Architecture in USA and especially Canada was fairly conservative at that time and so it took a while before trends in Europe caught on. Furthermore, Art Nouveau as an architectural movement was cut short by the advent of WWI. Shortages and lack of capital resulting from WWI are the reason the art nouveau buildings of Godin used such cheap materials and didn’t age well. Argentina was a different case because at that time it was one of the wealthiest parts of the world with excess money to spend on such projects.

    • Ian 19:30 on 2022-09-29 Permalink

      Perhaps a big part of it was that at the time that Art Nouveau was popular, the “big” Montreal architects were into Beaux-Arts style a lot more. Think Ross & McFarlane/ Ross & McDonald or Cormier.

      There was some Arts & Crafts stuff going on too but the Art Nouveau jam wasn’t super present here. Maybe part of it is the materials, too. Godin was experimenting with concrete but a lot of the famous Art Nouveau is wood and metalwork that might not be super appropriate to our climate.

    • DeWolf 12:30 on 2022-09-30 Permalink

      I was reminded yesterday that the Archambault building at Berri/Ste-Catherine has an Art Nouveau entrance at the corner. Interestingly, the building opened in 1930, so it’s a good example of Montreal (and Canada generally) being way behind architectural trends.


  • Kate 11:58 on 2022-09-28 Permalink | Reply  

    The STM was so short of drivers in mid-August that they had to disallow able companions from riding with passengers in adapted transit. They’re now allowing them again with the warning that there may be delays.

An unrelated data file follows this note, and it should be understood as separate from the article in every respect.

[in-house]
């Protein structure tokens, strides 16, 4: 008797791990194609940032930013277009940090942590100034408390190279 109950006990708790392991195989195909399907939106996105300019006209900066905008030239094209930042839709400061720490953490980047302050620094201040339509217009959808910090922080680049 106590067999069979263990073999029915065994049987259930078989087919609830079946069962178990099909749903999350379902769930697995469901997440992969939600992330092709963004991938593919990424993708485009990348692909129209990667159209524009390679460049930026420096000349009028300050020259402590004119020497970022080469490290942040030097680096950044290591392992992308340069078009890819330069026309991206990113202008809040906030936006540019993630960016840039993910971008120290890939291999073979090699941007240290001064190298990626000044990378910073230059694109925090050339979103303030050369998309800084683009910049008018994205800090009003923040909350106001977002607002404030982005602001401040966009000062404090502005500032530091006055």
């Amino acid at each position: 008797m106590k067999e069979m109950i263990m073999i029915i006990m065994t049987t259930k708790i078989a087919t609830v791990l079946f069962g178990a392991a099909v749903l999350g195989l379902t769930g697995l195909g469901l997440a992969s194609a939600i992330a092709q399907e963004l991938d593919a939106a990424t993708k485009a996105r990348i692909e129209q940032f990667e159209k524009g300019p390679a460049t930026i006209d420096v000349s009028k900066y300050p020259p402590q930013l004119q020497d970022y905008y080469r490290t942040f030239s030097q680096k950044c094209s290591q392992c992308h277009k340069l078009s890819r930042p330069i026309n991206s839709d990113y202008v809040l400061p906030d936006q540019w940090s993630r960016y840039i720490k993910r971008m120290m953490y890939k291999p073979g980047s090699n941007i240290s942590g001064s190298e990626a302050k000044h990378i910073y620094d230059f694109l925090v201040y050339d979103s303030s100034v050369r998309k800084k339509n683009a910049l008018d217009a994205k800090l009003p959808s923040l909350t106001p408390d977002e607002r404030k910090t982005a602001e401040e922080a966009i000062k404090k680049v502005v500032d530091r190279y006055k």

There’s also news this week that Exo is coping with a shortage of drivers that’s messing with its bus schedules off-island.

    • Kate 11:42 on 2022-09-28 Permalink | Reply  

      Quebec’s immigration minister has just been quoted thus: 80% of immigrants go to Montreal, do not work, do not speak French or do not adhere to the values of Quebec society.

      • Ephraim 12:01 on 2022-09-28 Permalink

        And did any single reporter ask him for the source of his data? Did they?

      • SMD 12:26 on 2022-09-28 Permalink

        It was during a local debate last week. La Presse has the actual stats.

      • steph 15:46 on 2022-09-28 Permalink

        Ugh, gross comment by are very own immigration minister
        But he did say “or”, not “and” (“ou” pas “et”). 80% of immigrants go to Montreal, do not work, do not speak French or do not adhere to the values of Quebec society.
        It may be technically accurate that 80% of immigrants adhere to ONE of those catigories. Gross intent regardless.

      • Kate 16:48 on 2022-09-28 Permalink

        Corrected, thank you, steph.

        I love how go to Montreal is offensive to Mr Boulet.

      • carswell 18:31 on 2022-09-28 Permalink

        Professions to the contrary, Legualt is censoring him not for the message but for the embarrassment, for saying out loud what a lot of he and a lot of CAQistes and company think. Hard to keep denying there’s no systemic racism, immigrants aren’t unwelcome and Montreal isn’t fundamentally evil when your cabinet members stray off message.

      • Michael 22:59 on 2022-09-28 Permalink

        “l’argent et des votes ethniques”

        They haven’t forgotten this rallying cry.

      • M 11:58 on 2022-09-29 Permalink

        My theory that nearly every minister hates the population their assigned to legislate is depressingly validated …

      • Uatu 16:26 on 2022-09-29 Permalink

        Just remember immigrants, you can’t say anything back because that would be Quebec bashing.

    • Kate 10:07 on 2022-09-28 Permalink | Reply  

      A human chain was created Tuesday along Sherbrooke near McGill to honour those killed in recent unrest in Iran.

      • Blork 12:04 on 2022-09-28 Permalink

        The CBC reporter on the scene yesterday described the protest as resulting from Mahsa Amini’s death after being detained by the Iranian “mortality police,” which I think is the best Freudian slip I’ve ever heard.